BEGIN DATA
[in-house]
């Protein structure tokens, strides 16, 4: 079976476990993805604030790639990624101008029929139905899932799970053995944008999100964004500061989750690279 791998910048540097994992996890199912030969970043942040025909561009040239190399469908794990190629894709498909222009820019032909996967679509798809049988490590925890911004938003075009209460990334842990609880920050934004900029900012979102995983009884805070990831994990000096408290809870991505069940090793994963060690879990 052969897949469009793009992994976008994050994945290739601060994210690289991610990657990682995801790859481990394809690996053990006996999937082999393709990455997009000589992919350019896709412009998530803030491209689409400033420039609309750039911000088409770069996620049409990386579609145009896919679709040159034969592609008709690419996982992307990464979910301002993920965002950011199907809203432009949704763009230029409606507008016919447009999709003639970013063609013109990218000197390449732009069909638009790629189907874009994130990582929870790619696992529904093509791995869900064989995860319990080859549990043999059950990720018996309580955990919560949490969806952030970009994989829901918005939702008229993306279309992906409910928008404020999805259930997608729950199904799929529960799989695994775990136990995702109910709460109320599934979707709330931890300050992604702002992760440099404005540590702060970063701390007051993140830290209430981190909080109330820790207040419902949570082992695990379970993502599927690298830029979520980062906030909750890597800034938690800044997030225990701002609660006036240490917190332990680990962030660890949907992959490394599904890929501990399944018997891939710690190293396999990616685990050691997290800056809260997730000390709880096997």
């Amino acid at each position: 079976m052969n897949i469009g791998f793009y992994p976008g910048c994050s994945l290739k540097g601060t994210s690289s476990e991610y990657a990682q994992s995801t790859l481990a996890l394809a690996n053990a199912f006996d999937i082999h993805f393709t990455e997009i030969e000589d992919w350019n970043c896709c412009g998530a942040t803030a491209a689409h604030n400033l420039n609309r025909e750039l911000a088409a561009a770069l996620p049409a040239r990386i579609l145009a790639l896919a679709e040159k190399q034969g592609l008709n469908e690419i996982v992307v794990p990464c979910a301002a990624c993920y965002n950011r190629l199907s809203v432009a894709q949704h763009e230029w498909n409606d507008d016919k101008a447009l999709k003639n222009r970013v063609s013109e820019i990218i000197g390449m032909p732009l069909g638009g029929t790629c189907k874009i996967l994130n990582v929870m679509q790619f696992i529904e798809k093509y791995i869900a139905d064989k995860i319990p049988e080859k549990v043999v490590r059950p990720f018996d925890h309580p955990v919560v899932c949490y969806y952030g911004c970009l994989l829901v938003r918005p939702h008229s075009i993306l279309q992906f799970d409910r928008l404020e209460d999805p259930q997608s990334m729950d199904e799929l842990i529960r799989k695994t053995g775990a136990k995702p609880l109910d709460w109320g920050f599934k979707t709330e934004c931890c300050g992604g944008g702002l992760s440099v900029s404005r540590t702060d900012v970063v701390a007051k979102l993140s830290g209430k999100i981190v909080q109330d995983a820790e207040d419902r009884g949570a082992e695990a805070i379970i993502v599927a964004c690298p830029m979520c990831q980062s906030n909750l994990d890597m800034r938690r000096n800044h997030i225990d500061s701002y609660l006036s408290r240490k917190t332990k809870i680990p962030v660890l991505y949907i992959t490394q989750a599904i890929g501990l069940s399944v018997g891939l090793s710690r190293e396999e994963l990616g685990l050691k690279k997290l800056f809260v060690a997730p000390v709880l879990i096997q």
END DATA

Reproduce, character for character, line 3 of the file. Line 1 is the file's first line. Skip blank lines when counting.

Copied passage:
């Amino acid at each position: 079976m052969n897949i469009g791998f793009y992994p976008g910048c994050s994945l290739k540097g601060t994210s690289s476990e991610y990657a990682q994992s995801t790859l481990a996890l394809a690996n053990a199912f006996d999937i082999h993805f393709t990455e997009i030969e000589d992919w350019n970043c896709c412009g998530a942040t803030a491209a689409h604030n400033l420039n609309r025909e750039l911000a088409a561009a770069l996620p049409a040239r990386i579609l145009a790639l896919a679709e040159k190399q034969g592609l008709n469908e690419i996982v992307v794990p990464c979910a301002a990624c993920y965002n950011r190629l199907s809203v432009a894709q949704h763009e230029w498909n409606d507008d016919k101008a447009l999709k003639n222009r970013v063609s013109e820019i990218i000197g390449m032909p732009l069909g638009g029929t790629c189907k874009i996967l994130n990582v929870m679509q790619f696992i529904e798809k093509y791995i869900a139905d064989k995860i319990p049988e080859k549990v043999v490590r059950p990720f018996d925890h309580p955990v919560v899932c949490y969806y952030g911004c970009l994989l829901v938003r918005p939702h008229s075009i993306l279309q992906f799970d409910r928008l404020e209460d999805p259930q997608s990334m729950d199904e799929l842990i529960r799989k695994t053995g775990a136990k995702p609880l109910d709460w109320g920050f599934k979707t709330e934004c931890c300050g992604g944008g702002l992760s440099v900029s404005r540590t702060d900012v970063v701390a007051k979102l993140s830290g209430k999100i981190v909080q109330d995983a820790e207040d419902r009884g949570a082992e695990a805070i379970i993502v599927a964004c690298p830029m979520c990831q980062s906030n909750l994990d890597m800034r938690r000096n800044h997030i225990d500061s701002y609660l006036s408290r240490k917190t332990k809870i680990p962030v660890l991505y949907i992959t490394q989750a599904i890929g501990l069940s399944v018997g891939l090793s710690r190293e396999e994963l990616g685990l050691k690279k997290l800056f809260v060690a997730p000390v709880l879990i096997q």